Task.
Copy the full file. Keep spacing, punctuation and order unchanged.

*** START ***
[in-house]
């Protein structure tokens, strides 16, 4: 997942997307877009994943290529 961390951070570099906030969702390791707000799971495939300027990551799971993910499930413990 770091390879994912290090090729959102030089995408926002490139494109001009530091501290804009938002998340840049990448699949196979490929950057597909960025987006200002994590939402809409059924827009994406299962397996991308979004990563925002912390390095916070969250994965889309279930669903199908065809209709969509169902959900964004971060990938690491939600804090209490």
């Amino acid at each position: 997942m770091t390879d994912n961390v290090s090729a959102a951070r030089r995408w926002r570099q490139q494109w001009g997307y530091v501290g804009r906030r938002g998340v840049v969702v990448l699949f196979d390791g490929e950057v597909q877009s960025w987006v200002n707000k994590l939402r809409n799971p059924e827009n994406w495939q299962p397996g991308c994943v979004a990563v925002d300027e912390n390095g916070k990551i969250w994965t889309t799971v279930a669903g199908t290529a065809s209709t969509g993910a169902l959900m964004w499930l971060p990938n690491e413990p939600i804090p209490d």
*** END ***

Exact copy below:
[in-house]
């Protein structure tokens, strides 16, 4: 997942997307877009994943290529 961390951070570099906030969702390791707000799971495939300027990551799971993910499930413990 770091390879994912290090090729959102030089995408926002490139494109001009530091501290804009938002998340840049990448699949196979490929950057597909960025987006200002994590939402809409059924827009994406299962397996991308979004990563925002912390390095916070969250994965889309279930669903199908065809209709969509169902959900964004971060990938690491939600804090209490």
């Amino acid at each position: 997942m770091t390879d994912n961390v290090s090729a959102a951070r030089r995408w926002r570099q490139q494109w001009g997307y530091v501290g804009r906030r938002g998340v840049v969702v990448l699949f196979d390791g490929e950057v597909q877009s960025w987006v200002n707000k994590l939402r809409n799971p059924e827009n994406w495939q299962p397996g991308c994943v979004a990563v925002d300027e912390n390095g916070k990551i969250w994965t889309t799971v279930a669903g199908t290529a065809s209709t969509g993910a169902l959900m964004w499930l971060p990938n690491e413990p939600i804090p209490d």